RALEIGH, N.C. (WNCN) — Zion Williamson doesn’t have to answer questions under oath in Florida about any possible improper benefits related to the NBA rookie’s single season at Duke.
The Third District Court of Appeal in Florida granted his attorneys’ motion for a stay of the lawsuit filed in that state by his former sports marketing agent.
Jeffrey Klein, one of Williamson’s attorneys, did not immediately return a message seeking comment from CBS 17 News on Thursday, a day after the court issued its decision in a three-sentence statement.
Larry Strauss, one of the team of attorneys representing marketing agent Gina Ford and her firm Prime Sports Marketing, also did not immediately return a message seeking comment.
Ford and Prime Sports sued the NBA rookie last year in a Florida court for breach of contract and is seeking $100 million in damages.
As part of the discovery process in that lawsuit, Prime Sports and Ford had sought in court filings last month to ask Williamson under oath whether the 2019 national college player of the year or his family members demanded or received gifts, money or benefits to attend Duke.
Williamson’s attorneys appealed after a Florida judge denied their motion to block that request,, and
Williamson and Ford have been tied up in competing lawsuits over the past year, with the suit by Ford and Prime Sports coming shortly before the New Orleans Pelicans picked Williamson No. 1 overall in the 2019 NBA draft and after he sued in federal court in North Carolina to get out of the contract he signed upon leaving Duke, saying Ford violated the state’s sports agent law because neither she nor the firm were registered in North Carolina.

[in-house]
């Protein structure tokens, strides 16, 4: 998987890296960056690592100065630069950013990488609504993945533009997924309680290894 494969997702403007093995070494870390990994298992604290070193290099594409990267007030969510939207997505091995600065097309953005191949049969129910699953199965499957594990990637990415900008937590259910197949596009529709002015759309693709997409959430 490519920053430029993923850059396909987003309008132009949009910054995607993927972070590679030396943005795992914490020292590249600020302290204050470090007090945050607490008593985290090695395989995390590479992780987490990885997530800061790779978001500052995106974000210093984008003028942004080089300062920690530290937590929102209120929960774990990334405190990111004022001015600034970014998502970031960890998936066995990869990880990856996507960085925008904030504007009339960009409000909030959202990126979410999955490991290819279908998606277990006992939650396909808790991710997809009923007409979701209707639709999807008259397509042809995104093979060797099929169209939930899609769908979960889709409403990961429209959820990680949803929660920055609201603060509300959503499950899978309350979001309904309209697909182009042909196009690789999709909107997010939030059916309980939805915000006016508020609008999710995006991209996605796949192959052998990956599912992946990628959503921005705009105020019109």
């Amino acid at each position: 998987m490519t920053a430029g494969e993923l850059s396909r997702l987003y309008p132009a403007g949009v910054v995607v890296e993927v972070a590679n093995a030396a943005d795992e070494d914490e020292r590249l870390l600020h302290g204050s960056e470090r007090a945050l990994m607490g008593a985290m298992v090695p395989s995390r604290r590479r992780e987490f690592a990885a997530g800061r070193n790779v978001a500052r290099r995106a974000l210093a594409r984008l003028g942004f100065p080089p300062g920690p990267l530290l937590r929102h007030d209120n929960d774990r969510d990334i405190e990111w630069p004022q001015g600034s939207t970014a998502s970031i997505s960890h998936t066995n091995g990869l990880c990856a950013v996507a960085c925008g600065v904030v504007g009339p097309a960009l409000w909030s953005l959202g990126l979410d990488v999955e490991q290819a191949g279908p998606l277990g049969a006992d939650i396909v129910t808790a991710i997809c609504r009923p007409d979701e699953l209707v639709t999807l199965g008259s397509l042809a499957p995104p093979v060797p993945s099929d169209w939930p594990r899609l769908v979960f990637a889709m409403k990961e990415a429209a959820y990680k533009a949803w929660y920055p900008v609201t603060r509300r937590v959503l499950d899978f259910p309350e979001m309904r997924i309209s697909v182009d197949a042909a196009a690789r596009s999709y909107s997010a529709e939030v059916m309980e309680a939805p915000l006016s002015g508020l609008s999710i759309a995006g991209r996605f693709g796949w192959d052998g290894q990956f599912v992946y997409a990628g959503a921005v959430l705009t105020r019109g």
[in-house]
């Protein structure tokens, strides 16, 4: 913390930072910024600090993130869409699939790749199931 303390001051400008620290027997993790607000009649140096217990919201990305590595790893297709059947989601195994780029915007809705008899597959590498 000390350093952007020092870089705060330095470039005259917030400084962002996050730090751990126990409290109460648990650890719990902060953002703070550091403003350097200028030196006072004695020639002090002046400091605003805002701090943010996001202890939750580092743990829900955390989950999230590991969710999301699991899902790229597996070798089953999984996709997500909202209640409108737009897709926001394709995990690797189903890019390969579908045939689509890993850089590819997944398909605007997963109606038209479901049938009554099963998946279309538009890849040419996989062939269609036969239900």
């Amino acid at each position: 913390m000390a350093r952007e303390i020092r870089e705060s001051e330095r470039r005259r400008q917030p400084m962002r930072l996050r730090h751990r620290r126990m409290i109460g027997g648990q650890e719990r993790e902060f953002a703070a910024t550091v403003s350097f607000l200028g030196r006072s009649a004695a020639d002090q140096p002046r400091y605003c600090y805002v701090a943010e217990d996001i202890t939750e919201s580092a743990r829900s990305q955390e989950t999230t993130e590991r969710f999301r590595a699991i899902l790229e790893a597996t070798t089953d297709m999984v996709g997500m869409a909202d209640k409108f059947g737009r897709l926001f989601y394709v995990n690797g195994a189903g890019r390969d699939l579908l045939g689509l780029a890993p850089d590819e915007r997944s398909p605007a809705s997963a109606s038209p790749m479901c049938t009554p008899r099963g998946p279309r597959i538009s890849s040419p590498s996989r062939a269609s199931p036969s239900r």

Williamson’s attorneys have filed a motion in that lawsuit for partial judgment.
The lawyers for the agency have asked the judge in Greensboro for permission to ask questions under oath about the finances and housing of Williamson’s parents during his one season with the Blue Devils, and have raised the possibility of having Hall of Fame coach Mike Krzyzewski sit for a deposition.
Williamson’s college eligibility could be a pivotal issue because the North Carolina Uniform Athlete Agents Act defines a student-athlete as someone who is eligible to engage in an intercollegiate sport. The lawyers for Ford and Prime Sports say if Williamson is determined to have been ineligible, the act would not apply to him.
Duke officials have consistently declined to comment, saying the school is not a party to either lawsuit, instead pointing to a statement from January in which it said a review found no eligibility concerns with Williamson.